Saturday, May 29, 2010


Are you sitting down? Ok, here goes:

"The news is filled with scary stories about the insecurity of the computer and telecommunication systems on which our nation's prosperity depends: malicious software planted in electricity-grid computers; rampant state-sponsored and criminal cyber-espionage and theft; and the possibility of cyberattacks on banking and transportation systems. Exactly one year ago, President Obama declared our "digital infrastructure" to be a "national security asset" and pledged to make it "secure, trustworthy and resilient."

His administration has made little progress toward this goal, however, largely because cybersecurity is seen as a tax on short-term economic growth."

Have I got your attention now?!

The New York Times story, linked here, is another distressing alarm that we need to focus on the risks of computing and especially networked communications (i.e. the Internet).

Here are the reasons we are so vulnerable according to the Times:

" ... vulnerabilities include software with too many bugs; the use of commercial off-the-shelf software produced in a global supply chain in which malicious code can be embedded by stealth; inadequate cooperation about security threats and effective security practices among firms and between firms and government; and computer malfeasance by botnets (large clusters of zombie computers, controlled by third parties, that can be used for cyberattacks)."
Let me add another problem. Carelessness and complete clueless behavior by people.

As you know, we are working very hard on training employees who manage sensitive data so that at least operator error" and sloppiness in handling information and computers is not heaped on top of the list of meta "big time" - threats enumerated above.

We are working very closely with our friends in government and with Iowa private business and NGO's, nonprofits, community organizations and others to create a security education and certification system. Our colleagues in Computer Science and Engineering are working on the hardware/software end of this problem as part of the national Information Security (INFAS) initiative.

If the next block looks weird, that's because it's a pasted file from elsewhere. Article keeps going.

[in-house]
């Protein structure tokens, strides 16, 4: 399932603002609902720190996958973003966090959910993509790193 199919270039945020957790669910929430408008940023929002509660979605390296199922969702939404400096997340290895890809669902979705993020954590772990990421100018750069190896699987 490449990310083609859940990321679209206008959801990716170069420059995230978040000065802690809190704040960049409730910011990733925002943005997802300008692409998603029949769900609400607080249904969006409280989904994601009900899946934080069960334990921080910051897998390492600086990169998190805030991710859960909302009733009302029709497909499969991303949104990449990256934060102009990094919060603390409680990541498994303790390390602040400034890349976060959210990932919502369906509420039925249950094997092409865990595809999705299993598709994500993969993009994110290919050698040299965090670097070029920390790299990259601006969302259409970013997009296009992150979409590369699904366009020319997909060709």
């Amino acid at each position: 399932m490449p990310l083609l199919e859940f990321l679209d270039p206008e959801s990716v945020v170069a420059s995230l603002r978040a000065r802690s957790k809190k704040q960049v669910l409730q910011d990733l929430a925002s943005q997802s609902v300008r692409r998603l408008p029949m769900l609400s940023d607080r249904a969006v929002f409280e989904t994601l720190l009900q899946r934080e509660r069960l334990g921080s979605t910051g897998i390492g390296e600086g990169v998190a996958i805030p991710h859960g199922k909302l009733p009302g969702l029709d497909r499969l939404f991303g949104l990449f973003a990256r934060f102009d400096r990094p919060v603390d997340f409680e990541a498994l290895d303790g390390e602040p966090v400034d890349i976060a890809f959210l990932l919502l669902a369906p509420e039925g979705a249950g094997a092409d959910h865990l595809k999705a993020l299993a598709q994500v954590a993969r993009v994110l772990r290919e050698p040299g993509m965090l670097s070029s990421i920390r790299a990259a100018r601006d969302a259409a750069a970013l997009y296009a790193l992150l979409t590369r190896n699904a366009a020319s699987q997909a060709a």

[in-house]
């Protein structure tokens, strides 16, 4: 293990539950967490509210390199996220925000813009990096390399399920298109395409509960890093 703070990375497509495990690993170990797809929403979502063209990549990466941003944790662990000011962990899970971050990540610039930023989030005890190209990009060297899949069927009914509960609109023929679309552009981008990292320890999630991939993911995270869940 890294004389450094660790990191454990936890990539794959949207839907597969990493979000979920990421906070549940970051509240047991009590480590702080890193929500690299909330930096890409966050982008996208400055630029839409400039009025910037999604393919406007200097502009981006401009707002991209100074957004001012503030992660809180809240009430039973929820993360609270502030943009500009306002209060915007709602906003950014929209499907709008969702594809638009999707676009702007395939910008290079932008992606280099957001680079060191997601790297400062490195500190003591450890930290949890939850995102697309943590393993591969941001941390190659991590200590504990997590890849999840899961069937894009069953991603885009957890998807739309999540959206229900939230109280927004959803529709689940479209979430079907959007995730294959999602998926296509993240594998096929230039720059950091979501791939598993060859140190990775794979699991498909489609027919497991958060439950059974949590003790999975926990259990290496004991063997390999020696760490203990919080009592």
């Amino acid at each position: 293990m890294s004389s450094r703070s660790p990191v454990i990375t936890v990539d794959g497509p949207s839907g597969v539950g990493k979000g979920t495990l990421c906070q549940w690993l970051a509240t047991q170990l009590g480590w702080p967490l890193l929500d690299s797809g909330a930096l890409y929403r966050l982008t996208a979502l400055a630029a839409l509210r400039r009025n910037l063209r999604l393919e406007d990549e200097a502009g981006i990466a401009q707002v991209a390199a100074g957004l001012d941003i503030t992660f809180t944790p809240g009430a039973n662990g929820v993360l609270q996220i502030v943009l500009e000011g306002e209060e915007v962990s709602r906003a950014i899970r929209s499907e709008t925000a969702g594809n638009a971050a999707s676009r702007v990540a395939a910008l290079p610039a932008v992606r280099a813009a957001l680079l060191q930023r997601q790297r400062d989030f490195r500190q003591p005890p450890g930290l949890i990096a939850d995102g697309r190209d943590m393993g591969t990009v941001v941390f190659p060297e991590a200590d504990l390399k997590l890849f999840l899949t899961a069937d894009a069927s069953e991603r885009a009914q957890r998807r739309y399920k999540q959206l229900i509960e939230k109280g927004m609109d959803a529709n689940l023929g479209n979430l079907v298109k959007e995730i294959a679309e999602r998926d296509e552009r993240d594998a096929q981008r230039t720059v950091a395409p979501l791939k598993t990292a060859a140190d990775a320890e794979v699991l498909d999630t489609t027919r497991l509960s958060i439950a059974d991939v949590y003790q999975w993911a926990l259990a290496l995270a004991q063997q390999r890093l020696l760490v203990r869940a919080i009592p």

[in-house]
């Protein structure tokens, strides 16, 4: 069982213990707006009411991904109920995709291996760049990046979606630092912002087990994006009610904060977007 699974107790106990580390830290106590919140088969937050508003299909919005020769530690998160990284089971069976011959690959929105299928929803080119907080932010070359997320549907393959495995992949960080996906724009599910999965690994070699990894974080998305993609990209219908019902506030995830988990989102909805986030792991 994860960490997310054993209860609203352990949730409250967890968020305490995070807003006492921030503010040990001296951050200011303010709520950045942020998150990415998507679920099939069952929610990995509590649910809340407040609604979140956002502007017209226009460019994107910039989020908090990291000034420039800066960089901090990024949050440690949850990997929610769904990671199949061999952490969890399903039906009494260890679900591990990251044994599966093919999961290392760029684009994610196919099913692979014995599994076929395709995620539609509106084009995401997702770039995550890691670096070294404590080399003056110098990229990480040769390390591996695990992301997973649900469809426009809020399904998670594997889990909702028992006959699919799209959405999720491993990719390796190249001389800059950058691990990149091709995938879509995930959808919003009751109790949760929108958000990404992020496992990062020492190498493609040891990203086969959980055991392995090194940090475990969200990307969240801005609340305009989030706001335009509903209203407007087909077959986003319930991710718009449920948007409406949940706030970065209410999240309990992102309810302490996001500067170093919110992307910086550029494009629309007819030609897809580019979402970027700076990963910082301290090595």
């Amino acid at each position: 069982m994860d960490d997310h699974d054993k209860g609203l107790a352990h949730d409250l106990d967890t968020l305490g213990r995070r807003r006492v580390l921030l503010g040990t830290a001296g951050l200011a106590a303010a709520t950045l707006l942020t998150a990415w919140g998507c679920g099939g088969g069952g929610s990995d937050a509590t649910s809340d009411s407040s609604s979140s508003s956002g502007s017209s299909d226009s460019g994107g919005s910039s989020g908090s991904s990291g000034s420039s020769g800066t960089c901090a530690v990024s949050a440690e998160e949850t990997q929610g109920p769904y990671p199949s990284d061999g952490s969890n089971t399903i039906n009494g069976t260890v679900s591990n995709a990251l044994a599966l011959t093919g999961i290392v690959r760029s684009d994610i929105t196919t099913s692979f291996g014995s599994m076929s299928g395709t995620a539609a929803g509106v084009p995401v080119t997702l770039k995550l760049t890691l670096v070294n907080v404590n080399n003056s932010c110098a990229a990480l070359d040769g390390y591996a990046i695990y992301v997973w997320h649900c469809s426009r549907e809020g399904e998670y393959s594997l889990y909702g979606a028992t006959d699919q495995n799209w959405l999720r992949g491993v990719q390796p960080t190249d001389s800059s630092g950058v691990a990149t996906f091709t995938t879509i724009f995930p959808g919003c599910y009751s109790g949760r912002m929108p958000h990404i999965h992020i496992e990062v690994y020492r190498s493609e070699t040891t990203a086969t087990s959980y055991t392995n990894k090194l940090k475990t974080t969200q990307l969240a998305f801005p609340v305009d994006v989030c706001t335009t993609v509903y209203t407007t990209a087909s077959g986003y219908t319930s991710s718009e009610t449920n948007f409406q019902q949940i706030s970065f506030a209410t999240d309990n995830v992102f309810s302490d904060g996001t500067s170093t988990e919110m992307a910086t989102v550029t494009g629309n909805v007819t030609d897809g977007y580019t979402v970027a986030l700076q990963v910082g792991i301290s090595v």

Stay tuned please.



Saturday, May 22, 2010

Defend Yourself From Online Attacks - It's way too hard for amateurs

The New York Times had a good article on the latest defensive techniques to reduce risks of online threats. Click here. The basics:

1. Protect the Browser
The most direct line of attack is the browser, said Vincent Weafer, vice president of Symantec Security Response. Online criminals can use programming flaws in browsers to get malware onto PCs in “drive-by” downloads without users ever noticing.

2. Get Adobe Updates
Most consumers are familiar with Adobe Reader, for PDF files, and Adobe’s Flash Player. In the last year, a virtual epidemic of attacks has exploited their flaws; almost half of all attacks now come hidden in PDF files, Mr. Weafer said. “No matter what browser you’re using,” he said, “you’re using the PDF Reader, you’re using the Adobe Flash Player.”

3. Beware Malicious Ads
An increasingly popular way to get attacks onto Web sites people trust is to slip them into advertisements, usually by duping small-time ad networks. Malvertising, as this practice is known, can exploit software vulnerabilities or dispatch deceptive pop-up messages.

4. Poisoned Search Results
Online criminals are also trying to manipulate search engines into placing malicious sites toward the top of results pages for popular keywords. According to a recent Google study, 60 percent of malicious sites that embed hot keywords try to distribute scareware to the computers of visitors.

5. Antisocial Media
Attackers also use e-mail, instant messaging, blog comments and social networks like Facebook and Twitter to induce people to visit their sites. It’s best to accept “friend” requests only from people you know, and to guard your passwords. Phishers are trying to filch login information so they can infiltrate accounts, impersonate you to try to scam others out of money and gather personal information about you and your friends.

These are good tips and I recommend the full Times article because it is very informative. However, all of this stuff is the equivalent of us saying "there is a big crime spree out there with robberies, rapes, arson, carjackings, kidnappings, ransom, and physical attacks so here is what we want YOU as an individual to do: 1. Get and carry a gun; 2. Don't ever go out at night; 3. Put steel bars and steel doors on your home; 4. Wear a bullet proof vest; 5. Drive an armored limousine."